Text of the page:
### The Lines Behind Baseball

It's late October, which means we're in the midst of another exciting World Series. This year features the (local) Boston Red Sox against the St. Louis Cardinals, who last faced off in 2004, when the Sox swept the Cards in four games.

 Photo credit: Jeff Curry, USA Today Sports

Baseball has been changing in recent years. It used to be that when you went to a ballpark, the large display boards would show the usual player statistics: home runs, runs batted in, and batting average. These days, you see stats floating around like "OPS" and "WAR." What's going on?

If you've read Moneyball (or if you've seen the movie), then you probably have a good idea. Baseball is a game of skill, but also of chance. And just like with the weather or the stock market, by collecting lots of information (or "data") about baseball players and teams, you can use statistical methods to see patterns.

Here's the key question from Moneyball: What's the most important statistic for evaluating baseball players? Is it how many home runs they hit, how often they get on base, or something else entirely? The idea is that some stats, like how often a batter gets hit by a pitch, don't really matter too much, and won't change a team's chances of winning. Other stats, like home runs, probably increase a team's chances of winning.

So let's look at these two stats more closely with graphs. On the x-axis, let's plot the total number of HBPs (the number of times batters were Hit By a Pitch) for every baseball team over the last three seasons. And on the y-axis, we'll plot those teams' win percentages for each season. So 30 teams over 3 seasons gives us 90 total points in our graph.

What do you notice about this graph? There doesn't seem to be any strong trend. Next, let's look how many more home runs each team hit than its opponents. For example, this past season the Red Sox hit 178 home runs, but their pitchers gave up only 156 home runs. So the Sox hit 22 more home runs than their opponents in 2013. The San Francisco Giants, on the other hand, hit 107 home runs, but gave up 145 home runs. So the Giants hit 38 fewer (or -38 more) home runs than their opponents. Let's see how a team's "home run differential" compares to its win percentage:

This graph looks a bit different from the one that used HBPs. Now there's a clearer trend: this graph looks more like a line! Teams that hit more home runs than their opponents are more likely to win a greater number of games. (Now this graph doesn't tell you if it's the home runs that make a team win games, or if winning games is making the team hit more home runs. We'll let you think about which of these is more likely.)

Using a statistical technique called regression analysis, we can find the line that best fits our data points:

According to the slope of this red best-fit line, for every additional home run a team hits (or that its opponents do not hit), you would expect that team to win about 0.27 additional games. And so for every additional 10 home runs a team hits, you'd expect it to win an additional 2.7 games. In reality, teams can only win a whole number of games, but the best-fit line gives you a sense of how important each home run is.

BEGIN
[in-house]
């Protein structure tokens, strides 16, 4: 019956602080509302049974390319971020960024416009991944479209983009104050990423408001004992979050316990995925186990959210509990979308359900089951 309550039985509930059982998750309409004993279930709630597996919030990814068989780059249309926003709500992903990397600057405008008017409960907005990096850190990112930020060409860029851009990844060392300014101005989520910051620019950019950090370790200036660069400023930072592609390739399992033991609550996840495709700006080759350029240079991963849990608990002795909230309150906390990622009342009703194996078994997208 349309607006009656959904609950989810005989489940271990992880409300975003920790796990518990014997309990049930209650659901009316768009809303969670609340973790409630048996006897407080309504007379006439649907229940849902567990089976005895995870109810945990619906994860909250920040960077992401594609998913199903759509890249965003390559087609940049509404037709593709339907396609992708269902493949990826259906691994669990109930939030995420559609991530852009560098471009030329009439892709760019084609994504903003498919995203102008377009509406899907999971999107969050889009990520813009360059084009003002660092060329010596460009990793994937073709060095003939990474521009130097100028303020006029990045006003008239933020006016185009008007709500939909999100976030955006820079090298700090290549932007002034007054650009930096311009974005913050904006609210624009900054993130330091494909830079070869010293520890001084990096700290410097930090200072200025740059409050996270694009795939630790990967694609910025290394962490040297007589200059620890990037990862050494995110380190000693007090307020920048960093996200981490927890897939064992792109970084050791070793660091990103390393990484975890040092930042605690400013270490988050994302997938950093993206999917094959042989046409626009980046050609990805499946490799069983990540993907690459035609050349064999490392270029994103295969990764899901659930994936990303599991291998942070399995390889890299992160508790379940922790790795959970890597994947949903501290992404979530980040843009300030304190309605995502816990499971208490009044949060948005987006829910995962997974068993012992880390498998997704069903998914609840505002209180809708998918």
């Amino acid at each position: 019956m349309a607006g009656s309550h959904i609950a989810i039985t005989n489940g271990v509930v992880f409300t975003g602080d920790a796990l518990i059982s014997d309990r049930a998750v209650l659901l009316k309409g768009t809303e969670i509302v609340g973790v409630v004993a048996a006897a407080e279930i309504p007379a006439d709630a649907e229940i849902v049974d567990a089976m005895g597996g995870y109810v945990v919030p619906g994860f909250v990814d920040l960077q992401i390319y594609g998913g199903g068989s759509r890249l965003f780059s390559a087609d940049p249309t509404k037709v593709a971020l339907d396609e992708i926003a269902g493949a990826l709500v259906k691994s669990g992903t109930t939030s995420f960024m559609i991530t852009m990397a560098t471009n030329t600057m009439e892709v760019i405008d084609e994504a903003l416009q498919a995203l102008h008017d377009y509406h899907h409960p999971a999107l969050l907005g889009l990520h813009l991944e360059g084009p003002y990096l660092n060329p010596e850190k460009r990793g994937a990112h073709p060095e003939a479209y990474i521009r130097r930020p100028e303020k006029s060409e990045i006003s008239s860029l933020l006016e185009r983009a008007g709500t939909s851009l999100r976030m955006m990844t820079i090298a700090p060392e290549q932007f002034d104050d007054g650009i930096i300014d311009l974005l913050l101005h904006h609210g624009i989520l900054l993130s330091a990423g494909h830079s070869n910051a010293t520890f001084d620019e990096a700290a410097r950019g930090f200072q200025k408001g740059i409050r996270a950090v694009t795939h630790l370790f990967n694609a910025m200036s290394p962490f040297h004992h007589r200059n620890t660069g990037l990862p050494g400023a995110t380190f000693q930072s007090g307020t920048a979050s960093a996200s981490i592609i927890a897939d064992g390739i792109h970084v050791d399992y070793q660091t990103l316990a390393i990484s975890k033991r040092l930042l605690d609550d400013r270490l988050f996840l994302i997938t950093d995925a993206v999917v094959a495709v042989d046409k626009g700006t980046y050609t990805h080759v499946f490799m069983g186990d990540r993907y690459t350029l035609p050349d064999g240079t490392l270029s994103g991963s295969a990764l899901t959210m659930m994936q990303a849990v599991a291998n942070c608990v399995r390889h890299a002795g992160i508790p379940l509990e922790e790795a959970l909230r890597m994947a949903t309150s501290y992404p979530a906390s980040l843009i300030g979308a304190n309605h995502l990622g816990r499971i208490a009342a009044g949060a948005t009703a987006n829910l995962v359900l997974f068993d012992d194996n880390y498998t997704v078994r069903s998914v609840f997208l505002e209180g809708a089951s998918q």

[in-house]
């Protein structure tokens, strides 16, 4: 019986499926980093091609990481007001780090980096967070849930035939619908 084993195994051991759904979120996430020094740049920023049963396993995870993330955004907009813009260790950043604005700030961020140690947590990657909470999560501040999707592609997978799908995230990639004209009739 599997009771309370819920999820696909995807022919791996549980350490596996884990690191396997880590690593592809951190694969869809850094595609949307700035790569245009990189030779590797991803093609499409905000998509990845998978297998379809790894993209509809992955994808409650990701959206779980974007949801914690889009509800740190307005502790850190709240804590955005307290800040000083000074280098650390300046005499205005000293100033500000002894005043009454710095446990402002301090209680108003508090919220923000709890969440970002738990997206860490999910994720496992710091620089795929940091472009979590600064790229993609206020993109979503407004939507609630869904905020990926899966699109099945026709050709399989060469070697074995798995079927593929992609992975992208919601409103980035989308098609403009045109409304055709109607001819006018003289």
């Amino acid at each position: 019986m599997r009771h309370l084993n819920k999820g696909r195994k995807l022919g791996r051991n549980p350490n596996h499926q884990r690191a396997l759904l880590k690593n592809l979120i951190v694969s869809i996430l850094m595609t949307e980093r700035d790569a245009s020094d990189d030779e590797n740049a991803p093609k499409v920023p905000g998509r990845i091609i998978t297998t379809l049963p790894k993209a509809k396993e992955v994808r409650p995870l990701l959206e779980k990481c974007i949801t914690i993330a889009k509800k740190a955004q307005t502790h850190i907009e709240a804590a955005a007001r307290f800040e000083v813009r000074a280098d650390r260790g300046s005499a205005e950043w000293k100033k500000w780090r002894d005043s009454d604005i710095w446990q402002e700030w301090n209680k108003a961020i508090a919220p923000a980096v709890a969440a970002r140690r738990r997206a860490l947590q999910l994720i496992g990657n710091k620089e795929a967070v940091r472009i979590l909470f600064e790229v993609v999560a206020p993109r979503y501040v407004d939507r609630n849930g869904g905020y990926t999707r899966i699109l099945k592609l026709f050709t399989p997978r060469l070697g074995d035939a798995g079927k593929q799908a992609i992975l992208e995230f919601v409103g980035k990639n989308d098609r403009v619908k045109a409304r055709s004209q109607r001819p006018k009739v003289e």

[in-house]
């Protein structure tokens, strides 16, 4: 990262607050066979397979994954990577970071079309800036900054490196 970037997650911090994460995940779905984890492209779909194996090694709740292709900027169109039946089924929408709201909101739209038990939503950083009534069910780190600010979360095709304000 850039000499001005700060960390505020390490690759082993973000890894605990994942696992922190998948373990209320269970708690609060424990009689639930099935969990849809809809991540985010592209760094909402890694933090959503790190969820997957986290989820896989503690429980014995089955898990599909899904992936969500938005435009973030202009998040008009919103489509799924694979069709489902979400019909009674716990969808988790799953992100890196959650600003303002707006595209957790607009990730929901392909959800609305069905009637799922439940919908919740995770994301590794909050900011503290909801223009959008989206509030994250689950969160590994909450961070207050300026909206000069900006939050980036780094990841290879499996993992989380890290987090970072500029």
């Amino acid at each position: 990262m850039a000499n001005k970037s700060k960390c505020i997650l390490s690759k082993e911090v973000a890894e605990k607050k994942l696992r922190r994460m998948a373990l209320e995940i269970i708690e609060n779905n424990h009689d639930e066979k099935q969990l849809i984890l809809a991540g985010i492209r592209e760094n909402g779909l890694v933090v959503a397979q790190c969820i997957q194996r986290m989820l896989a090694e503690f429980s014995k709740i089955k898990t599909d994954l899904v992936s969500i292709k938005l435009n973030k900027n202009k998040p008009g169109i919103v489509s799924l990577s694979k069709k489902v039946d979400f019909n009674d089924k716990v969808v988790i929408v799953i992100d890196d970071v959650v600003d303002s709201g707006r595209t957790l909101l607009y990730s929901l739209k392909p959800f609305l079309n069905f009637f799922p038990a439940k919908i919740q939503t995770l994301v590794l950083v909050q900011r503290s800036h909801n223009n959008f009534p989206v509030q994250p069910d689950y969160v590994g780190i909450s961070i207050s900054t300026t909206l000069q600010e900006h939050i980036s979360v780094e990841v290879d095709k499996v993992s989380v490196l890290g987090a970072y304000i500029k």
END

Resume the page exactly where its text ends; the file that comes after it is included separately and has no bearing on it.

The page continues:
These graphs show that the number of home runs players hit is more important than how many times they got hit by pitches. That result may not be too surprising. But what about other stats? Let's also look at four more advanced stats (if these don't make a lot of sense, then don't worry):
• AVG (batting average): The fraction of the time a player gets a hit. Walks and HBPs don't count.
• OBP (on-base percentage): The fraction of the time a player gets on base. It's a lot like batting average, but includes walks and HBPs.
• SLG (slugging): The average number of bases a player reaches when they come to the plate. Singles count as 1 base, doubles as 2, triples as 3, and home runs as 4. As with AVG, walks and HBPs don't count.
• OPS (on-base plus slugging): Take a player's OBP and SLG, add them together, and that's OPS.
Each one of these advanced stats seems more complicated than the last. But here's why they're important: not only can regression analysis show you what the best-fit line is, it can also tell you how close your data is to the line. "Correlation" (often represented by the letter r) is very close to zero for data that's not linearly related. For data with a strong positive correlation, meaning the data is very close to a best-fit line with a positive slope, r is very close to +1. And for data with a strong negative correlation, r is very close to −1.

Here are the correlations for the different stats:
• HBP vs. win percentage : r = 0.215
• Home runs vs. win percentage: r = 0.746
• AVG vs. win percentage: r = 0.779
• OBP vs. win percentage: r = 0.876
• SLG vs. win percentage: r = 0.892
• OPS vs. win percentage: r = 0.914
HBPs have by far the weakest correlation with winning among this group, while OPS has the strongest correlation. There's also a sizable jump in correlation between AVG and OBP (there are whole scenes with Brad Pitt and Jonah Hill in the Moneyball movie debating AVG and OBP). Here's the graph of OPS  vs. win percentage:

As you can see, the data points are all pretty close to their best-fit line line. Of all the stats we've looked at here, OPS is the most strongly correlated with winning. And that's why a player's home run total and batting average just aren't as important these days. The players with the highest OPS are the ones who are winning awards and getting the biggest contracts.

Baseball statistics, also known as sabermetrics, is an ongoing field of study. Over the last two years, WAR, which stands for Wins Above Replacement player, has become the hot new stat, and it has an even higher correlation with winning.

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